UniCredit ordered to pay a $144M fine

Photo - UniCredit ordered to pay a $144M fine
The second-largest bank in Italy is facing a $144 million fine after losing a case against a crypto mining company Bitminer Factory.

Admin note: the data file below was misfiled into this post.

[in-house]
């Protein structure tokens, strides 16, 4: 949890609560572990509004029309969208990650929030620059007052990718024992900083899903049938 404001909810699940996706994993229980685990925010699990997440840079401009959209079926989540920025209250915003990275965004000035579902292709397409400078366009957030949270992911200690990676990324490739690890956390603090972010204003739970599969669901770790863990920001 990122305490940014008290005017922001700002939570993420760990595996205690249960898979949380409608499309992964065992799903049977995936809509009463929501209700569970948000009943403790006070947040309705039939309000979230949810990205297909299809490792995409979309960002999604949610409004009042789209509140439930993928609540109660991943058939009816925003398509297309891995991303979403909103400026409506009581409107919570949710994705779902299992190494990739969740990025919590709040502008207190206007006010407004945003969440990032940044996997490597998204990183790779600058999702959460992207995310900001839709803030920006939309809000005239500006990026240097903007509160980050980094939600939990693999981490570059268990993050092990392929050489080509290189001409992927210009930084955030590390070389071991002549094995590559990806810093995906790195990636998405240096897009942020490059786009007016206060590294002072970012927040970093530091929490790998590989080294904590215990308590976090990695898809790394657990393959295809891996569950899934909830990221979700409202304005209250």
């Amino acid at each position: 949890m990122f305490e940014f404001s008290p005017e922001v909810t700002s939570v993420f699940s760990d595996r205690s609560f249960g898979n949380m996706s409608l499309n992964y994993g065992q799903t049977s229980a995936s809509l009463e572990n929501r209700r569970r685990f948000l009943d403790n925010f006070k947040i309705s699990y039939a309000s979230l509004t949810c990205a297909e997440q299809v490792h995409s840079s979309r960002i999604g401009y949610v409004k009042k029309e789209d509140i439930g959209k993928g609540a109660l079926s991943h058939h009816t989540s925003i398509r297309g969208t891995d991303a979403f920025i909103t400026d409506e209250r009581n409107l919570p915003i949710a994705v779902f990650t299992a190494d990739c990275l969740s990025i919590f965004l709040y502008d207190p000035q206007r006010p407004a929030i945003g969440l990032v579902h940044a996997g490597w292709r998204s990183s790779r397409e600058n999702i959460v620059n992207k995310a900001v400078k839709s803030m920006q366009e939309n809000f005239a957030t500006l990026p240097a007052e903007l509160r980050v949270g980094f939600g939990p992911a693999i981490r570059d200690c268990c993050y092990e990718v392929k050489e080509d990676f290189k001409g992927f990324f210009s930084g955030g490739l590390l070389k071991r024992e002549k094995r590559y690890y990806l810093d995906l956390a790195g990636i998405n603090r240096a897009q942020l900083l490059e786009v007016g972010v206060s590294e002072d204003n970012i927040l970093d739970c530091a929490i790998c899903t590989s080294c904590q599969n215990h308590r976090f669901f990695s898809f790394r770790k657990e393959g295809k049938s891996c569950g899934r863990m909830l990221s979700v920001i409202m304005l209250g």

The financial establishment wrongfully shut down accounts of crypto miners which proceeded to a lawsuit in the court of Banja Luka in Bosnia and Herzegovina. The dispute lasted for a two-year period and the lawsuit was filed by the subsidiary of the Italian crypto mining company Bitminer Factory, which is a global blockchain technology contractor that provides a service for mining investments at secure locations around the world. The affected branch was located in Bosnia and Herzegovina because of more favourable electricity costs, as Proof-of-Work mining requires large amounts of electricity. The bank met claims of improperly closing accounts that belonged to the company, which proclaims to be Italy’s “first and largest mining farm.” The court accepted the claim and ordered UniCredit to pay out $144 million to the affected company. The mentioned closed accounts were operated via UniCredit Bank Banja Luka in Bosnia and Herzegovina. After authorizing the company’s multiple requests for bitcoin withdrawals, the bank later began to reject them, claiming an “inability to do business with digital currency suppliers and exchange platforms.” In its defense, the bank said that it does not proceed with operations when it comes to digital currency providers and exchange platforms, which is a stance numerous banks are taking. Although in the court proceedings, the bank had failed to deliver evidence of any documented policies prohibiting business transactions with bitcoin traders. As of now, the bank had supposedly filed an appeal against the court’s verdict, claiming that the matter “is not definitive, binding, nor enforceable.” UniCredit is not the only bank that faced a negative reaction from the crypto community. There have been other instances where banks have been problematic when it comes to accounts that belong to crypto owners. As an example, in 2021 HSBC blocked digital asset transactions in the UK. Yet many banks are revising their anti-crypto policies in an attempt to merge with blockchain technology.